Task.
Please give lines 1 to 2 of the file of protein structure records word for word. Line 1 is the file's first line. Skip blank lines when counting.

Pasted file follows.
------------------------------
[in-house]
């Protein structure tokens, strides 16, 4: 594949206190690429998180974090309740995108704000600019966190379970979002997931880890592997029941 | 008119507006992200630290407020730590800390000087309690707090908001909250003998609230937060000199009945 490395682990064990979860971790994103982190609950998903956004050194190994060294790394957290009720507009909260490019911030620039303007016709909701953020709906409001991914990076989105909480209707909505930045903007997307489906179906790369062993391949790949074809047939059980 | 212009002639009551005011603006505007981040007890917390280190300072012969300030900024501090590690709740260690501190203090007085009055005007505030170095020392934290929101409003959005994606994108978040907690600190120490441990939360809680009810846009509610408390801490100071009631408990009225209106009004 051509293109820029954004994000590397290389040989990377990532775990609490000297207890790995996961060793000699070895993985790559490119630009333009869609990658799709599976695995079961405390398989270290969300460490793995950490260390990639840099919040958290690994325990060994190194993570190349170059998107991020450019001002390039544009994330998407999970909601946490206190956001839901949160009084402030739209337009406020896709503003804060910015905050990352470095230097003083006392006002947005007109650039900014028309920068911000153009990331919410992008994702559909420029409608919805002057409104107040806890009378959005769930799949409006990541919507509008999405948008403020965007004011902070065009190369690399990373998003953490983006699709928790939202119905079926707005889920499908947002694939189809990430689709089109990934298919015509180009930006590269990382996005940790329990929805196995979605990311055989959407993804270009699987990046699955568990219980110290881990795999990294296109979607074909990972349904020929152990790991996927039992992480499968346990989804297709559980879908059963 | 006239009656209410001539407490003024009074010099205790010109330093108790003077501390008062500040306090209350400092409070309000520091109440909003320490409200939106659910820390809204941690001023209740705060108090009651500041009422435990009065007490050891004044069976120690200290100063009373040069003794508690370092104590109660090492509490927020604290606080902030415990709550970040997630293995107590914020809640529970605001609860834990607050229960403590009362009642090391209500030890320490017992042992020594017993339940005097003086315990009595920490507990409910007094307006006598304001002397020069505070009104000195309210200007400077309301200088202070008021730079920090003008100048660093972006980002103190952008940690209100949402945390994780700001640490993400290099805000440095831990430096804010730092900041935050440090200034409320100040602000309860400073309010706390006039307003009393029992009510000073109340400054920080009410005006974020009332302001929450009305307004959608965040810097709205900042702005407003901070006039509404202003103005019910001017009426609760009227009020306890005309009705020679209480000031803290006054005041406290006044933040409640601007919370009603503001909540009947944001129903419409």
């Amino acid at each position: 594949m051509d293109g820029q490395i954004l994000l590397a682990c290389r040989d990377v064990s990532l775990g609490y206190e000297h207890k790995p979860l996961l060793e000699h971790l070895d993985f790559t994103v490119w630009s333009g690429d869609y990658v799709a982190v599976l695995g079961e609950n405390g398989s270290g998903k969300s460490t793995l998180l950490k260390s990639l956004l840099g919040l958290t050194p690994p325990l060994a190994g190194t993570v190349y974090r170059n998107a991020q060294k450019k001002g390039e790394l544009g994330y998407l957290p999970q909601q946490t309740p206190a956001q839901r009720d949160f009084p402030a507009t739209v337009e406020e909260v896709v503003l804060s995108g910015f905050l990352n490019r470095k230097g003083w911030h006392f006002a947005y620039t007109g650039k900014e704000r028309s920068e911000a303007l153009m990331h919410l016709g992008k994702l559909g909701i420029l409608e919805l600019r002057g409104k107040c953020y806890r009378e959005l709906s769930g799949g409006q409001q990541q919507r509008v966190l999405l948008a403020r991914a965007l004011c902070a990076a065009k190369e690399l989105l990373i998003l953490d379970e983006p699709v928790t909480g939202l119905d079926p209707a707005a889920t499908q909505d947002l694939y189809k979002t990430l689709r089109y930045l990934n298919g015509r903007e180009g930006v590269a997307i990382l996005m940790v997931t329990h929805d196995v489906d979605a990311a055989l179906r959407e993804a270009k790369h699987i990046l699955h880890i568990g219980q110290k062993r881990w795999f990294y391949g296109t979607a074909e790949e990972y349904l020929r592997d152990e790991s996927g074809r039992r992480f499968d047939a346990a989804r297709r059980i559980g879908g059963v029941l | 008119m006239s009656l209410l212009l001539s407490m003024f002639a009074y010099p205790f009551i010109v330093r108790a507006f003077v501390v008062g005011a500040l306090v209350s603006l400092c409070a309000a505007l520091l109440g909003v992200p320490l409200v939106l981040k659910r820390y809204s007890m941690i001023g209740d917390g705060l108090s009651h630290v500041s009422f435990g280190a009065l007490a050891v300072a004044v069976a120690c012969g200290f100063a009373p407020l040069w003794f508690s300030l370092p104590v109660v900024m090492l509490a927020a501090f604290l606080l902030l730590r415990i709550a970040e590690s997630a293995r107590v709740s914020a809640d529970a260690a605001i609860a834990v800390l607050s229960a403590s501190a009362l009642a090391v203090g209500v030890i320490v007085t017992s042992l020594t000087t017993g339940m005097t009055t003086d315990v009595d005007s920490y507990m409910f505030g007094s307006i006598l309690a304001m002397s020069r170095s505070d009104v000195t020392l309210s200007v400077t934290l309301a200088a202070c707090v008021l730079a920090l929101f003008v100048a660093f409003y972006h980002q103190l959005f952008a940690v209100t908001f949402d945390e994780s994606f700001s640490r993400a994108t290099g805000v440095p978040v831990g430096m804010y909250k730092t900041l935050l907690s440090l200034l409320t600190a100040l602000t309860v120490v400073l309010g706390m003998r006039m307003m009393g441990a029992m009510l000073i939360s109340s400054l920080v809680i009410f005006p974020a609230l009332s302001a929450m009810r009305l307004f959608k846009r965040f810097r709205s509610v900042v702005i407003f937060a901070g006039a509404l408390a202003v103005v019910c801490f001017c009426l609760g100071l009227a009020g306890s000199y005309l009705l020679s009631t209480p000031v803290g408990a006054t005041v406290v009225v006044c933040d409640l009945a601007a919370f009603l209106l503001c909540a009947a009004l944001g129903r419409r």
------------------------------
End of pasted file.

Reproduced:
[in-house]
């Protein structure tokens, strides 16, 4: 594949206190690429998180974090309740995108704000600019966190379970979002997931880890592997029941 | 008119507006992200630290407020730590800390000087309690707090908001909250003998609230937060000199009945 490395682990064990979860971790994103982190609950998903956004050194190994060294790394957290009720507009909260490019911030620039303007016709909701953020709906409001991914990076989105909480209707909505930045903007997307489906179906790369062993391949790949074809047939059980 | 212009002639009551005011603006505007981040007890917390280190300072012969300030900024501090590690709740260690501190203090007085009055005007505030170095020392934290929101409003959005994606994108978040907690600190120490441990939360809680009810846009509610408390801490100071009631408990009225209106009004 051509293109820029954004994000590397290389040989990377990532775990609490000297207890790995996961060793000699070895993985790559490119630009333009869609990658799709599976695995079961405390398989270290969300460490793995950490260390990639840099919040958290690994325990060994190194993570190349170059998107991020450019001002390039544009994330998407999970909601946490206190956001839901949160009084402030739209337009406020896709503003804060910015905050990352470095230097003083006392006002947005007109650039900014028309920068911000153009990331919410992008994702559909420029409608919805002057409104107040806890009378959005769930799949409006990541919507509008999405948008403020965007004011902070065009190369690399990373998003953490983006699709928790939202119905079926707005889920499908947002694939189809990430689709089109990934298919015509180009930006590269990382996005940790329990929805196995979605990311055989959407993804270009699987990046699955568990219980110290881990795999990294296109979607074909990972349904020929152990790991996927039992992480499968346990989804297709559980879908059963 | 006239009656209410001539407490003024009074010099205790010109330093108790003077501390008062500040306090209350400092409070309000520091109440909003320490409200939106659910820390809204941690001023209740705060108090009651500041009422435990009065007490050891004044069976120690200290100063009373040069003794508690370092104590109660090492509490927020604290606080902030415990709550970040997630293995107590914020809640529970605001609860834990607050229960403590009362009642090391209500030890320490017992042992020594017993339940005097003086315990009595920490507990409910007094307006006598304001002397020069505070009104000195309210200007400077309301200088202070008021730079920090003008100048660093972006980002103190952008940690209100949402945390994780700001640490993400290099805000440095831990430096804010730092900041935050440090200034409320100040602000309860400073309010706390006039307003009393029992009510000073109340400054920080009410005006974020009332302001929450009305307004959608965040810097709205900042702005407003901070006039509404202003103005019910001017009426609760009227009020306890005309009705020679209480000031803290006054005041406290006044933040409640601007919370009603503001909540009947944001129903419409």